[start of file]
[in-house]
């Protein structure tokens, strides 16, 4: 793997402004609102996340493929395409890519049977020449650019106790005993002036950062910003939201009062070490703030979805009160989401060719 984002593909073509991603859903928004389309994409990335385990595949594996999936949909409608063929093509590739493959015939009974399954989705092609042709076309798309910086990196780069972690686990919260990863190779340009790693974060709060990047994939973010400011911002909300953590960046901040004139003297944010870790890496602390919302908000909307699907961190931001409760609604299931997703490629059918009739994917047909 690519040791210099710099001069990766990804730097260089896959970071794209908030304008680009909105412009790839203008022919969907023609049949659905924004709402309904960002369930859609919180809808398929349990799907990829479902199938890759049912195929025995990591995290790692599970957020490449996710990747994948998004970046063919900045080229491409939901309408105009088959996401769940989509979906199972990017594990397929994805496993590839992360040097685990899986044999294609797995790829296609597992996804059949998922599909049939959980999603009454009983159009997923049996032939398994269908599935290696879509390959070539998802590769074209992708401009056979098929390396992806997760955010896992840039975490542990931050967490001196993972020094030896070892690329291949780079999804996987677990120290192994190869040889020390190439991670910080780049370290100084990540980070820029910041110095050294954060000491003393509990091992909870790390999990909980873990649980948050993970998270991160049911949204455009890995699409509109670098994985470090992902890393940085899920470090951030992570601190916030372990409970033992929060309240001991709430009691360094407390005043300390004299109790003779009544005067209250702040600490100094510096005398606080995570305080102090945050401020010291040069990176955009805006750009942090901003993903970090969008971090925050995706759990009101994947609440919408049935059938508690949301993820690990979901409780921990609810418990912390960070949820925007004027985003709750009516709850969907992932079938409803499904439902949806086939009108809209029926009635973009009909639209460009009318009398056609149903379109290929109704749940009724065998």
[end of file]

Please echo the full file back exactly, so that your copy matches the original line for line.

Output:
[in-house]
């Protein structure tokens, strides 16, 4: 793997402004609102996340493929395409890519049977020449650019106790005993002036950062910003939201009062070490703030979805009160989401060719 984002593909073509991603859903928004389309994409990335385990595949594996999936949909409608063929093509590739493959015939009974399954989705092609042709076309798309910086990196780069972690686990919260990863190779340009790693974060709060990047994939973010400011911002909300953590960046901040004139003297944010870790890496602390919302908000909307699907961190931001409760609604299931997703490629059918009739994917047909 690519040791210099710099001069990766990804730097260089896959970071794209908030304008680009909105412009790839203008022919969907023609049949659905924004709402309904960002369930859609919180809808398929349990799907990829479902199938890759049912195929025995990591995290790692599970957020490449996710990747994948998004970046063919900045080229491409939901309408105009088959996401769940989509979906199972990017594990397929994805496993590839992360040097685990899986044999294609797995790829296609597992996804059949998922599909049939959980999603009454009983159009997923049996032939398994269908599935290696879509390959070539998802590769074209992708401009056979098929390396992806997760955010896992840039975490542990931050967490001196993972020094030896070892690329291949780079999804996987677990120290192994190869040889020390190439991670910080780049370290100084990540980070820029910041110095050294954060000491003393509990091992909870790390999990909980873990649980948050993970998270991160049911949204455009890995699409509109670098994985470090992902890393940085899920470090951030992570601190916030372990409970033992929060309240001991709430009691360094407390005043300390004299109790003779009544005067209250702040600490100094510096005398606080995570305080102090945050401020010291040069990176955009805006750009942090901003993903970090969008971090925050995706759990009101994947609440919408049935059938508690949301993820690990979901409780921990609810418990912390960070949820925007004027985003709750009516709850969907992932079938409803499904439902949806086939009108809209029926009635973009009909639209460009009318009398056609149903379109290929109704749940009724065998």